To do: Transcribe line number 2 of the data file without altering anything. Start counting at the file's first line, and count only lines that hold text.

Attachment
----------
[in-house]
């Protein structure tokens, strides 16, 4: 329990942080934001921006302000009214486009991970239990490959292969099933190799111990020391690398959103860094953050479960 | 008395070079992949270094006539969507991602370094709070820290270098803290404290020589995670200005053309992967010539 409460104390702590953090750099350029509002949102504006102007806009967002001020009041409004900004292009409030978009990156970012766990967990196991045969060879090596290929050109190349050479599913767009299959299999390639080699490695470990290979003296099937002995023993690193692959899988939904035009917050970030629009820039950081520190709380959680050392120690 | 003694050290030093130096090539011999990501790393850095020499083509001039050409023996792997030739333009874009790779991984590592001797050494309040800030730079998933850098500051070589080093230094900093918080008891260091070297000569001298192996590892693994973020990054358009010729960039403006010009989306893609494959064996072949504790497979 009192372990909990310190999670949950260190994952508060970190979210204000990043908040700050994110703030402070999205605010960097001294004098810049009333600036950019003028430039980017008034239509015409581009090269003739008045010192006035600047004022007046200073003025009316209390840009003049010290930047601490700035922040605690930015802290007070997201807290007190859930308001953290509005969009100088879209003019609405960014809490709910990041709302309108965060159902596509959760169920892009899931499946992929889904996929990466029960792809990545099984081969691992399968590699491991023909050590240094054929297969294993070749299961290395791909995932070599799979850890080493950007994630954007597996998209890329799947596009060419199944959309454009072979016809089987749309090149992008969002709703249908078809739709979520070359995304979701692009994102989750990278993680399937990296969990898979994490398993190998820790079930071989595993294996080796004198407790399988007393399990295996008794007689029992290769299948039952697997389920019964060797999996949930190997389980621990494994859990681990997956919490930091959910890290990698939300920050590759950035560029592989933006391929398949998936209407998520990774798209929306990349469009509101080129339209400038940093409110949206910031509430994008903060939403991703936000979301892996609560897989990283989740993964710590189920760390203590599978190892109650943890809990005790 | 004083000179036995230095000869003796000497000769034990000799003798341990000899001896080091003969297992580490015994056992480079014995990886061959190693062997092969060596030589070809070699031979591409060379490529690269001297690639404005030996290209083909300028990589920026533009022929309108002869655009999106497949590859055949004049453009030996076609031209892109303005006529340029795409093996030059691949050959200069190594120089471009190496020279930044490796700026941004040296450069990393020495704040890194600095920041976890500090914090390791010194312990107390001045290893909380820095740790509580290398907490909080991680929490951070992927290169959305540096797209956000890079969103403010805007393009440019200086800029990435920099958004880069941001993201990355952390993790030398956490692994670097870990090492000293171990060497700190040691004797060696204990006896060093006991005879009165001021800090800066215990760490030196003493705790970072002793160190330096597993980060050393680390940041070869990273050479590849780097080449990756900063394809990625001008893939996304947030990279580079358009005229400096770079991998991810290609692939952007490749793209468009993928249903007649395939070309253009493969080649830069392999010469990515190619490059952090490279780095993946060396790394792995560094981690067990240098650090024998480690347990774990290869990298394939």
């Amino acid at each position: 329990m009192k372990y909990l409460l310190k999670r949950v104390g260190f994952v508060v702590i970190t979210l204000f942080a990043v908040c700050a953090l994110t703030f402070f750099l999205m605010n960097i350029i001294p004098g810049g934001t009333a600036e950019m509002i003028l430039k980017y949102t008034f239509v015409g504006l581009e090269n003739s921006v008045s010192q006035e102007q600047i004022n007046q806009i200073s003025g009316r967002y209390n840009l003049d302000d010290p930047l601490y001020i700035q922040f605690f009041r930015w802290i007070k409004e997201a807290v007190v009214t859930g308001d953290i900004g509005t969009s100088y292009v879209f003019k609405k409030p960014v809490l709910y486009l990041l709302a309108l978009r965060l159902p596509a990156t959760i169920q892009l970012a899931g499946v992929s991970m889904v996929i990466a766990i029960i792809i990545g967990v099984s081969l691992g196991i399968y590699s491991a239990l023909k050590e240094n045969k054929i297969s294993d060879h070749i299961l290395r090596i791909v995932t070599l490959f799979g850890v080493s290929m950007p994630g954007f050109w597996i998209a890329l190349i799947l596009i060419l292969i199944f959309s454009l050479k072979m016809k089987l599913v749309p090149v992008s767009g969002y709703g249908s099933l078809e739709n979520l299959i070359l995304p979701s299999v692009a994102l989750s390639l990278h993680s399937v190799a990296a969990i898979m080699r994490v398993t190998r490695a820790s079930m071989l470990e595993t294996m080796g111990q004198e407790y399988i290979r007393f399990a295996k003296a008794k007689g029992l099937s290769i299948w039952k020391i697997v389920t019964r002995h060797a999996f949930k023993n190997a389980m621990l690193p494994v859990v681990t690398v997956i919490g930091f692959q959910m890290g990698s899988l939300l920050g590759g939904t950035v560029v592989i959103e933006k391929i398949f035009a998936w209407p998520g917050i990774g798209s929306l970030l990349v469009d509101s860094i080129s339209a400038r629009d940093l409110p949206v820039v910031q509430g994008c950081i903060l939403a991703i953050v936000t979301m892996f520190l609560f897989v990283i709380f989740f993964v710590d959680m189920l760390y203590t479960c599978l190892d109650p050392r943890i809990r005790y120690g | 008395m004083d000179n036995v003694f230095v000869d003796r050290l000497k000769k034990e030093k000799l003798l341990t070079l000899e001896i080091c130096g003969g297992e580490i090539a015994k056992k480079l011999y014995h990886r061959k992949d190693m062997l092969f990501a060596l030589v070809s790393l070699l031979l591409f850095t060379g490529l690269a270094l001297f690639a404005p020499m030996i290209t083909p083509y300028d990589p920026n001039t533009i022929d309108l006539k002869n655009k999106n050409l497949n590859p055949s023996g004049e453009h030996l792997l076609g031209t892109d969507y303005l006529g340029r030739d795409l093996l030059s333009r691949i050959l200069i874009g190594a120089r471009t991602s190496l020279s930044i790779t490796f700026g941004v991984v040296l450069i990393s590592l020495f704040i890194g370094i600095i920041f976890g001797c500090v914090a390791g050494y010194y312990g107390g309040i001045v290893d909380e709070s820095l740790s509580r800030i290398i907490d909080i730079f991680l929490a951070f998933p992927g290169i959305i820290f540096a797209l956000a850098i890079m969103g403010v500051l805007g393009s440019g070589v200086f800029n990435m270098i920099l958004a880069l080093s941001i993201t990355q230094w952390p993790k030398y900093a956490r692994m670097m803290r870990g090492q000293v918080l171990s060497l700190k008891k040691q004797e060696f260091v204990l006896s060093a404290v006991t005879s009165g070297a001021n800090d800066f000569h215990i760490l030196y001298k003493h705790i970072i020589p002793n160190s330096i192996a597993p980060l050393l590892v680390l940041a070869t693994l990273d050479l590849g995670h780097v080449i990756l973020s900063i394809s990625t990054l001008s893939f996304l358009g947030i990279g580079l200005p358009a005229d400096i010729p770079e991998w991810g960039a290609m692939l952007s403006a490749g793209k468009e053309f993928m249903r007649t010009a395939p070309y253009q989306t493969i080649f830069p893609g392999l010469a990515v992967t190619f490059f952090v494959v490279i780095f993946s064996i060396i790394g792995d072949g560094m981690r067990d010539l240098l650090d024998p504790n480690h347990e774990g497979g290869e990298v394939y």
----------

């Protein structure tokens, strides 16, 4: 329990942080934001921006302000009214486009991970239990490959292969099933190799111990020391690398959103860094953050479960 | 008395070079992949270094006539969507991602370094709070820290270098803290404290020589995670200005053309992967010539 409460104390702590953090750099350029509002949102504006102007806009967002001020009041409004900004292009409030978009990156970012766990967990196991045969060879090596290929050109190349050479599913767009299959299999390639080699490695470990290979003296099937002995023993690193692959899988939904035009917050970030629009820039950081520190709380959680050392120690 | 003694050290030093130096090539011999990501790393850095020499083509001039050409023996792997030739333009874009790779991984590592001797050494309040800030730079998933850098500051070589080093230094900093918080008891260091070297000569001298192996590892693994973020990054358009010729960039403006010009989306893609494959064996072949504790497979 009192372990909990310190999670949950260190994952508060970190979210204000990043908040700050994110703030402070999205605010960097001294004098810049009333600036950019003028430039980017008034239509015409581009090269003739008045010192006035600047004022007046200073003025009316209390840009003049010290930047601490700035922040605690930015802290007070997201807290007190859930308001953290509005969009100088879209003019609405960014809490709910990041709302309108965060159902596509959760169920892009899931499946992929889904996929990466029960792809990545099984081969691992399968590699491991023909050590240094054929297969294993070749299961290395791909995932070599799979850890080493950007994630954007597996998209890329799947596009060419199944959309454009072979016809089987749309090149992008969002709703249908078809739709979520070359995304979701692009994102989750990278993680399937990296969990898979994490398993190998820790079930071989595993294996080796004198407790399988007393399990295996008794007689029992290769299948039952697997389920019964060797999996949930190997389980621990494994859990681990997956919490930091959910890290990698939300920050590759950035560029592989933006391929398949998936209407998520990774798209929306990349469009509101080129339209400038940093409110949206910031509430994008903060939403991703936000979301892996609560897989990283989740993964710590189920760390203590599978190892109650943890809990005790 | 004083000179036995230095000869003796000497000769034990000799003798341990000899001896080091003969297992580490015994056992480079014995990886061959190693062997092969060596030589070809070699031979591409060379490529690269001297690639404005030996290209083909300028990589920026533009022929309108002869655009999106497949590859055949004049453009030996076609031209892109303005006529340029795409093996030059691949050959200069190594120089471009190496020279930044490796700026941004040296450069990393020495704040890194600095920041976890500090914090390791010194312990107390001045290893909380820095740790509580290398907490909080991680929490951070992927290169959305540096797209956000890079969103403010805007393009440019200086800029990435920099958004880069941001993201990355952390993790030398956490692994670097870990090492000293171990060497700190040691004797060696204990006896060093006991005879009165001021800090800066215990760490030196003493705790970072002793160190330096597993980060050393680390940041070869990273050479590849780097080449990756900063394809990625001008893939996304947030990279580079358009005229400096770079991998991810290609692939952007490749793209468009993928249903007649395939070309253009493969080649830069392999010469990515190619490059952090490279780095993946060396790394792995560094981690067990240098650090024998480690347990774990290869990298394939």